This is where algorithmic thinking comes into play. You start establishing well tested algorithms in specific use cases and cross-validate that across a large set of experiments or scenarios. It has been proved that algorithmic tools are, in the aggregate, superior to human judgement – since it systematically can surface causal and correlative relationships. Furthermore, special tools like principal component analysis and factory analysis can incorporate a large input variable set and establish the patterns that would be impregnable for even System 2 mindset to comprehend. This will bring decision making toward the signal variants and thus fortify decision making.
The final element is to assess the time commitment required to go through all the stages. Given infinite time and resources, there is always a high likelihood of arriving at those signals that are material for sound decision making. Alas, the reality of life does not play well to that assumption! Time and resources are constraints … so one must make do with sub-optimal decision making and establish a cutoff point wherein the benefits outweigh the risks of looking for another alternative. That comes down to the realm of judgements. While George Stigler, a Nobel Laureate in Economics, introduce search optimization in fixed sequential search – a more concrete example has been illustrated in “Algorithms to Live By” by Christian & Griffiths. They suggested an holy grail response: 37% is the accurate answer. In other words, you would reach a suboptimal decision by ensuring that you have explored up to 37% of your estimated maximum effort. While the estimated maximum effort is quite ambiguous and afflicted with all of the elements of bias (cognitive and statistical), the best thinking is to be as honest as possible to assess that effort and then draw your search threshold cutoff.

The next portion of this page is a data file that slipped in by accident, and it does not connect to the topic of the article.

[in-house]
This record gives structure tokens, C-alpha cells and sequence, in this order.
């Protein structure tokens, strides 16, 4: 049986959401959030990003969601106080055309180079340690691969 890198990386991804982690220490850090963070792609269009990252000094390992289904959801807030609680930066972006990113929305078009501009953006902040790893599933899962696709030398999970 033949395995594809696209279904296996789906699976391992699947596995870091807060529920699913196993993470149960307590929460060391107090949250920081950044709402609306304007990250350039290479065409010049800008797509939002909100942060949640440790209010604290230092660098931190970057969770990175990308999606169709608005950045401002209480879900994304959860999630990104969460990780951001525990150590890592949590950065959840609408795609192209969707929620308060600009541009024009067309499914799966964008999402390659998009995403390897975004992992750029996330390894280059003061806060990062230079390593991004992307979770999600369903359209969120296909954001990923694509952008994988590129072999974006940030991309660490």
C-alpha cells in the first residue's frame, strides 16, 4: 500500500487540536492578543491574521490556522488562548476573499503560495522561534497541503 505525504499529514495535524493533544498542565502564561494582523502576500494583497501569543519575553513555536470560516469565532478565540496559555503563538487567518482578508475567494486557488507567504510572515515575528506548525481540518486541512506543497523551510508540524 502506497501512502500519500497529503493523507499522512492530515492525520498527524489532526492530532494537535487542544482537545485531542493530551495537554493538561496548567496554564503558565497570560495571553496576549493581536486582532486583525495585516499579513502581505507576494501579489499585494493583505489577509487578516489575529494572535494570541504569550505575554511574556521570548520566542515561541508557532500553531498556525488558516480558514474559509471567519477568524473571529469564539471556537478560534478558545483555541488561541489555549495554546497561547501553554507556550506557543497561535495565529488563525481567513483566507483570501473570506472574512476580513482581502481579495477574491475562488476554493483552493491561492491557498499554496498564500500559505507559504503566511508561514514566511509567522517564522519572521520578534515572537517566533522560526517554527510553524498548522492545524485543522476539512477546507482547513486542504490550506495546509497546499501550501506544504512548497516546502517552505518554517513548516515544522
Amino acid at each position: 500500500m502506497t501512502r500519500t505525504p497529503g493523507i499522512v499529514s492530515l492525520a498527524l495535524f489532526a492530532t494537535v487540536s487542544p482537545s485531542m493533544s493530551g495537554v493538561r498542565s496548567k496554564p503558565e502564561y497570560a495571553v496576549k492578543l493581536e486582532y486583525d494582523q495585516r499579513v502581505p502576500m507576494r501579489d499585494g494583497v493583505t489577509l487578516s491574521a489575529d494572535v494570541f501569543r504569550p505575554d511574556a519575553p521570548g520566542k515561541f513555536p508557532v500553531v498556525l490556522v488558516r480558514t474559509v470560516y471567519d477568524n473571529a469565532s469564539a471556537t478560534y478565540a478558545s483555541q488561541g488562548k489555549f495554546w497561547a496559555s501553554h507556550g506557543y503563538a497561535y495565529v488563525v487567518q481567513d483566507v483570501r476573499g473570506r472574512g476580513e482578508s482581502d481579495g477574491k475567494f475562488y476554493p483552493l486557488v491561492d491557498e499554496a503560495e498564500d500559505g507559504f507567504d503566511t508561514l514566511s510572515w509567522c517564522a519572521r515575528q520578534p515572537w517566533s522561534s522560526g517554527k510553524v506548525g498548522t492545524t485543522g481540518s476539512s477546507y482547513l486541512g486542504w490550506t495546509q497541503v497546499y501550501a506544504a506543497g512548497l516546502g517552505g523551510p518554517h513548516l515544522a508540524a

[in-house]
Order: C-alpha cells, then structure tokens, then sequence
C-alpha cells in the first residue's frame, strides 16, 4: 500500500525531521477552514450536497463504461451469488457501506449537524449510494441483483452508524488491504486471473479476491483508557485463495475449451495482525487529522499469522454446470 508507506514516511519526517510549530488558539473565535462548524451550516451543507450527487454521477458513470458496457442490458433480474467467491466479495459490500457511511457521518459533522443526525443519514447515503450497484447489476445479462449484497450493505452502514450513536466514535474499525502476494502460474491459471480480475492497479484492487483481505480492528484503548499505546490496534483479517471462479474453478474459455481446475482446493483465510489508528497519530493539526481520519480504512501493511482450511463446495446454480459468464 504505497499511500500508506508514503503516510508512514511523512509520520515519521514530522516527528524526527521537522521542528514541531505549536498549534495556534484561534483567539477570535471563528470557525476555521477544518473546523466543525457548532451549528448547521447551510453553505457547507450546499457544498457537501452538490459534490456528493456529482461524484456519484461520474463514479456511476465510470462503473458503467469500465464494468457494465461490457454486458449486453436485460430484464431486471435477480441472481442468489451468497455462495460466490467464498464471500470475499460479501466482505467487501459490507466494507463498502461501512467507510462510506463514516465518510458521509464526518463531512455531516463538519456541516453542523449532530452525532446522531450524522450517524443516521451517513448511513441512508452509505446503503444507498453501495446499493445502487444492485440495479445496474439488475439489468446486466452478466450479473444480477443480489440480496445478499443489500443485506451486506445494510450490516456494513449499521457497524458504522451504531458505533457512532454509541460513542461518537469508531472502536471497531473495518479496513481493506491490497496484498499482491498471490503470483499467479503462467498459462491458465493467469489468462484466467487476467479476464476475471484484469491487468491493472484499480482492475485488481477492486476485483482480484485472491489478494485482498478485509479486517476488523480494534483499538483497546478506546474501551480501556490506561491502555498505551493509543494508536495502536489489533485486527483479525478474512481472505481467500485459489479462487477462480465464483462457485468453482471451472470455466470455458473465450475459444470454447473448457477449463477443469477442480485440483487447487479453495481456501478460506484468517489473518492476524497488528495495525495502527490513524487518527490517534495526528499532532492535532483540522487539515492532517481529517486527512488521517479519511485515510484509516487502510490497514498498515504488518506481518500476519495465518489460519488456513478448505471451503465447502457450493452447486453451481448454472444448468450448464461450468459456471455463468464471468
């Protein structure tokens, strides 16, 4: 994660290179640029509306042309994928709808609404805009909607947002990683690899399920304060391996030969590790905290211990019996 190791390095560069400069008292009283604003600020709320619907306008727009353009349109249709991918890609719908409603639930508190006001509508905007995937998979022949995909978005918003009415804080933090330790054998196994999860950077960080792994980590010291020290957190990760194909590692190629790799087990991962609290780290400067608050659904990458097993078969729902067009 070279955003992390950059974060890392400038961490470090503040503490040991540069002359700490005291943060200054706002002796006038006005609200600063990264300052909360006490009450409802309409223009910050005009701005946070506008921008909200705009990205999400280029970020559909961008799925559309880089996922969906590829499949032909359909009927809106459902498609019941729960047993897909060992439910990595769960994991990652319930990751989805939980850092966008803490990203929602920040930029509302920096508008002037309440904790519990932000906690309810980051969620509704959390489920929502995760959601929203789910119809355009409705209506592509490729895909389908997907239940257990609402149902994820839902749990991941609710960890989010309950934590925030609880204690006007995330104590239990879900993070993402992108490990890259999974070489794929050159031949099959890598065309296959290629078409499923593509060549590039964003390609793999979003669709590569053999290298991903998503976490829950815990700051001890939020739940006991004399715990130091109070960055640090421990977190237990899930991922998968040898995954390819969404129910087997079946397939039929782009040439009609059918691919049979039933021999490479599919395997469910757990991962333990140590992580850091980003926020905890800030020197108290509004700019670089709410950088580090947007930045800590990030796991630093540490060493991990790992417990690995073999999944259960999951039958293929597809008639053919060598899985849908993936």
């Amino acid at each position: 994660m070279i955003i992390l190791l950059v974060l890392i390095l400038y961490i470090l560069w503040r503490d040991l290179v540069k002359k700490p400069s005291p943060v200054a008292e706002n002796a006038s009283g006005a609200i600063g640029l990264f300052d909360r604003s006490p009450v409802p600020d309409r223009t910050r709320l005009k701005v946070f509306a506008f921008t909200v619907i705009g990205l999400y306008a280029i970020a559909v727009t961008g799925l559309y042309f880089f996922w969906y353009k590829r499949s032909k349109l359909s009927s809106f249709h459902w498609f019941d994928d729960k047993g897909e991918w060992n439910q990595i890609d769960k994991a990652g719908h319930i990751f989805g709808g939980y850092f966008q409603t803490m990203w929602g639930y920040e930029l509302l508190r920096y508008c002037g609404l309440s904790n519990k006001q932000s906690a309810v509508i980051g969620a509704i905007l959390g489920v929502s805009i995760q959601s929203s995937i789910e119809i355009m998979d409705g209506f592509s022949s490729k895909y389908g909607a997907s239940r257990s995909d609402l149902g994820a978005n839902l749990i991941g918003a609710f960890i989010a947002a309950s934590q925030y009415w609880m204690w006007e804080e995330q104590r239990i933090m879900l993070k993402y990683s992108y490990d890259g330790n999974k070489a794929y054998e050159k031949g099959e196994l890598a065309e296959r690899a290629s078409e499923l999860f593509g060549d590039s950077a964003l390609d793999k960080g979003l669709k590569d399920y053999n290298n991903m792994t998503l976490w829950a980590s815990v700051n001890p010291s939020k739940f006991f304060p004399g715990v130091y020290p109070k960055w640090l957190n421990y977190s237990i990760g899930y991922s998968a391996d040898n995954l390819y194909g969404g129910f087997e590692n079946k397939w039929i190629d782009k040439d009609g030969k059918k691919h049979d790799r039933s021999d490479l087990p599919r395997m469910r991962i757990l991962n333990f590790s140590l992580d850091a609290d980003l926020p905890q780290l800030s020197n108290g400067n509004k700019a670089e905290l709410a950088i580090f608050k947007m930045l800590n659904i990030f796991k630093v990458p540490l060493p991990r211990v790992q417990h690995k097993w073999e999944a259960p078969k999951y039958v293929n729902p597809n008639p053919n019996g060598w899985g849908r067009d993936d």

An important element of leadership is about making calls. Good calls, not necessarily the best calls! Calls weighing all possible circumstances that one can, being aware of the biases, bringing in a diverse set of knowledge and opinions, falling back upon agnostic tools in statistics, and knowing when it is appropriate to have learnt enough to pull the trigger. And it is important to cascade the principles of decision making and the underlying complexity into and across the organization.
Posted on June 24, 2021, in Analytics, Business Process, Complexity, Leadership, Learning Organization, Learning Process, Model Thinking, Risk Management, Unitended Consequence and tagged decision making, learning organization, model, Model Thinking, noise and signal, risk management. Bookmark the permalink. Comments Off on Bias and Error: Human and Organizational Tradeoff.